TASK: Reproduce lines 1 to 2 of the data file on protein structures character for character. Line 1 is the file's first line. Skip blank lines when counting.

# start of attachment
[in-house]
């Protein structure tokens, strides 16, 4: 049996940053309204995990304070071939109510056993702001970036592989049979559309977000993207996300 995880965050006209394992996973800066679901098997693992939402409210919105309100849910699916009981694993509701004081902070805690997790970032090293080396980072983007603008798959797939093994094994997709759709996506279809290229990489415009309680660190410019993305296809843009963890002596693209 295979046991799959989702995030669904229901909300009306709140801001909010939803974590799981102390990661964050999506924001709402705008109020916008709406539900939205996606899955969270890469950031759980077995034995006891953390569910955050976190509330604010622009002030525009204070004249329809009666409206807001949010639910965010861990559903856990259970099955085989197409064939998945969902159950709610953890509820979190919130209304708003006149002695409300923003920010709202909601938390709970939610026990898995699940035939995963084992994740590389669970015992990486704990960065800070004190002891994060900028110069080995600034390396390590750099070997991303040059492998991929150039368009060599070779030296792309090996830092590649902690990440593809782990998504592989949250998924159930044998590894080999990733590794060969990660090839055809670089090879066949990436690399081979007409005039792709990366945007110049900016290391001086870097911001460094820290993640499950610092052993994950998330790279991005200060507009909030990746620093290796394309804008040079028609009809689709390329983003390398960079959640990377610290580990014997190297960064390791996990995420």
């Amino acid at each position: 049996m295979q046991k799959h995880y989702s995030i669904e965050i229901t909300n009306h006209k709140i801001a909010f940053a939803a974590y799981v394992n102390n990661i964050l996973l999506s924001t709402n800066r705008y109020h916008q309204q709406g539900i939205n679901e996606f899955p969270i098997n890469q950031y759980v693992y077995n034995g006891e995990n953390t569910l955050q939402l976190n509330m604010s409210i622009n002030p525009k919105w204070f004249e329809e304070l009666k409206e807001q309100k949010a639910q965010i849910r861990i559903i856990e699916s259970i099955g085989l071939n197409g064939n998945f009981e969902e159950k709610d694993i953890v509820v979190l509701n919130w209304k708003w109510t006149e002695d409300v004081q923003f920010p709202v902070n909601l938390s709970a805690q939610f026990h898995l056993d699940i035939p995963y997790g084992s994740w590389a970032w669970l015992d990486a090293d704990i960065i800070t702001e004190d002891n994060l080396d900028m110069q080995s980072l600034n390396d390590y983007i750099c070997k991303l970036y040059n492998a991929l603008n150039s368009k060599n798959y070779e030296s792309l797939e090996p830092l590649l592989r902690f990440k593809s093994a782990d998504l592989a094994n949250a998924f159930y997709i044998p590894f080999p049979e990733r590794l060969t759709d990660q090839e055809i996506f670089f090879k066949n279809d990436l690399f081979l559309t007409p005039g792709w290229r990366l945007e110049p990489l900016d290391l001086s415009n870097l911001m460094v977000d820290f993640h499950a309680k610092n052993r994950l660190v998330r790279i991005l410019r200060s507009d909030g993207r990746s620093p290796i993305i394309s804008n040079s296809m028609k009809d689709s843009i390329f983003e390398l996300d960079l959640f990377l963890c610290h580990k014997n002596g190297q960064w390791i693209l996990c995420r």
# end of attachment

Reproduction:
[in-house]
């Protein structure tokens, strides 16, 4: 049996940053309204995990304070071939109510056993702001970036592989049979559309977000993207996300 995880965050006209394992996973800066679901098997693992939402409210919105309100849910699916009981694993509701004081902070805690997790970032090293080396980072983007603008798959797939093994094994997709759709996506279809290229990489415009309680660190410019993305296809843009963890002596693209 295979046991799959989702995030669904229901909300009306709140801001909010939803974590799981102390990661964050999506924001709402705008109020916008709406539900939205996606899955969270890469950031759980077995034995006891953390569910955050976190509330604010622009002030525009204070004249329809009666409206807001949010639910965010861990559903856990259970099955085989197409064939998945969902159950709610953890509820979190919130209304708003006149002695409300923003920010709202909601938390709970939610026990898995699940035939995963084992994740590389669970015992990486704990960065800070004190002891994060900028110069080995600034390396390590750099070997991303040059492998991929150039368009060599070779030296792309090996830092590649902690990440593809782990998504592989949250998924159930044998590894080999990733590794060969990660090839055809670089090879066949990436690399081979007409005039792709990366945007110049900016290391001086870097911001460094820290993640499950610092052993994950998330790279991005200060507009909030990746620093290796394309804008040079028609009809689709390329983003390398960079959640990377610290580990014997190297960064390791996990995420």